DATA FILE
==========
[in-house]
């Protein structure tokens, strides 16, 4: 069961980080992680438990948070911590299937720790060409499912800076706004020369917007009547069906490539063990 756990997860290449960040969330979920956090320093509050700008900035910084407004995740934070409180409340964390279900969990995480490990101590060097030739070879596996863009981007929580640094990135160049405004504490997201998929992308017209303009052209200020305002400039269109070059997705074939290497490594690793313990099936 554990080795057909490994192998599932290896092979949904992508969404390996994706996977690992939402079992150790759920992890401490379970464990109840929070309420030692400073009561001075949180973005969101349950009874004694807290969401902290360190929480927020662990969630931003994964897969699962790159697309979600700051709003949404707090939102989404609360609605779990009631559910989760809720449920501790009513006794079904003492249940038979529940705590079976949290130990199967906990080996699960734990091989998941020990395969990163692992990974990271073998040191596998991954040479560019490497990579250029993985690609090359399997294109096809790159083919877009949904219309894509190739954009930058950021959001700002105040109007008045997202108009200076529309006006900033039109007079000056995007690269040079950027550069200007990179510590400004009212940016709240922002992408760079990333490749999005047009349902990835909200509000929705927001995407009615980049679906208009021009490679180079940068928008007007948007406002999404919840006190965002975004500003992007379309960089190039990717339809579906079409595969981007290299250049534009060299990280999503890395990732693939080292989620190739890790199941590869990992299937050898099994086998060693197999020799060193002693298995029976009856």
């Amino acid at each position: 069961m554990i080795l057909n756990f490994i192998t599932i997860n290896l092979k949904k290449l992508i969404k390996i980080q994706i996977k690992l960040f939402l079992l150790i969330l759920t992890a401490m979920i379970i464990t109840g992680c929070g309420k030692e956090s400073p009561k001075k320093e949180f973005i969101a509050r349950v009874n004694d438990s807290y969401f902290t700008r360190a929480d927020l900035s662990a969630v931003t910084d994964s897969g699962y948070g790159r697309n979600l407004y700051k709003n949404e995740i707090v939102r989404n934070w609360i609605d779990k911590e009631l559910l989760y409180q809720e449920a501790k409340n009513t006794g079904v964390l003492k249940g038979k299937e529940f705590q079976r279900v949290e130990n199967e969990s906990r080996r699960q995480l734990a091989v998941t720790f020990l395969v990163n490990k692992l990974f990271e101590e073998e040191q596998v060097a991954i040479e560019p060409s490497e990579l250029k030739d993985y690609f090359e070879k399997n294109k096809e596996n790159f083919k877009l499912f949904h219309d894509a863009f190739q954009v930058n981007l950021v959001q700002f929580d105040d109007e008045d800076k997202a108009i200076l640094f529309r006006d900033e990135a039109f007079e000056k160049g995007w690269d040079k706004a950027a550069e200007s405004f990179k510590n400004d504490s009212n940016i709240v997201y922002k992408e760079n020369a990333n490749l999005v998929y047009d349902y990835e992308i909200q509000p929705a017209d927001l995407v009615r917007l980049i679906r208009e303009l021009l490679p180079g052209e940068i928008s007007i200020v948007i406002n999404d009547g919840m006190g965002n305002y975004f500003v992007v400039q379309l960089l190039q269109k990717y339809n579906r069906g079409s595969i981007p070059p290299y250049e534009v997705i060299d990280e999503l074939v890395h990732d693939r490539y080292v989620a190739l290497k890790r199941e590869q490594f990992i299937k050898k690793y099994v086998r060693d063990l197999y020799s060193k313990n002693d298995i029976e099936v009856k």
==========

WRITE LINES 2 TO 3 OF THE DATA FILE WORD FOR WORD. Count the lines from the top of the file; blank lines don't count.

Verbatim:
């Protein structure tokens, strides 16, 4: 069961980080992680438990948070911590299937720790060409499912800076706004020369917007009547069906490539063990 756990997860290449960040969330979920956090320093509050700008900035910084407004995740934070409180409340964390279900969990995480490990101590060097030739070879596996863009981007929580640094990135160049405004504490997201998929992308017209303009052209200020305002400039269109070059997705074939290497490594690793313990099936 554990080795057909490994192998599932290896092979949904992508969404390996994706996977690992939402079992150790759920992890401490379970464990109840929070309420030692400073009561001075949180973005969101349950009874004694807290969401902290360190929480927020662990969630931003994964897969699962790159697309979600700051709003949404707090939102989404609360609605779990009631559910989760809720449920501790009513006794079904003492249940038979529940705590079976949290130990199967906990080996699960734990091989998941020990395969990163692992990974990271073998040191596998991954040479560019490497990579250029993985690609090359399997294109096809790159083919877009949904219309894509190739954009930058950021959001700002105040109007008045997202108009200076529309006006900033039109007079000056995007690269040079950027550069200007990179510590400004009212940016709240922002992408760079990333490749999005047009349902990835909200509000929705927001995407009615980049679906208009021009490679180079940068928008007007948007406002999404919840006190965002975004500003992007379309960089190039990717339809579906079409595969981007290299250049534009060299990280999503890395990732693939080292989620190739890790199941590869990992299937050898099994086998060693197999020799060193002693298995029976009856």
């Amino acid at each position: 069961m554990i080795l057909n756990f490994i192998t599932i997860n290896l092979k949904k290449l992508i969404k390996i980080q994706i996977k690992l960040f939402l079992l150790i969330l759920t992890a401490m979920i379970i464990t109840g992680c929070g309420k030692e956090s400073p009561k001075k320093e949180f973005i969101a509050r349950v009874n004694d438990s807290y969401f902290t700008r360190a929480d927020l900035s662990a969630v931003t910084d994964s897969g699962y948070g790159r697309n979600l407004y700051k709003n949404e995740i707090v939102r989404n934070w609360i609605d779990k911590e009631l559910l989760y409180q809720e449920a501790k409340n009513t006794g079904v964390l003492k249940g038979k299937e529940f705590q079976r279900v949290e130990n199967e969990s906990r080996r699960q995480l734990a091989v998941t720790f020990l395969v990163n490990k692992l990974f990271e101590e073998e040191q596998v060097a991954i040479e560019p060409s490497e990579l250029k030739d993985y690609f090359e070879k399997n294109k096809e596996n790159f083919k877009l499912f949904h219309d894509a863009f190739q954009v930058n981007l950021v959001q700002f929580d105040d109007e008045d800076k997202a108009i200076l640094f529309r006006d900033e990135a039109f007079e000056k160049g995007w690269d040079k706004a950027a550069e200007s405004f990179k510590n400004d504490s009212n940016i709240v997201y922002k992408e760079n020369a990333n490749l999005v998929y047009d349902y990835e992308i909200q509000p929705a017209d927001l995407v009615r917007l980049i679906r208009e303009l021009l490679p180079g052209e940068i928008s007007i200020v948007i406002n999404d009547g919840m006190g965002n305002y975004f500003v992007v400039q379309l960089l190039q269109k990717y339809n579906r069906g079409s595969i981007p070059p290299y250049e534009v997705i060299d990280e999503l074939v890395h990732d693939r490539y080292v989620a190739l290497k890790r199941e590869q490594f990992i299937k050898k690793y099994v086998r060693d063990l197999y020799s060193k313990n002693d298995i029976e099936v009856k």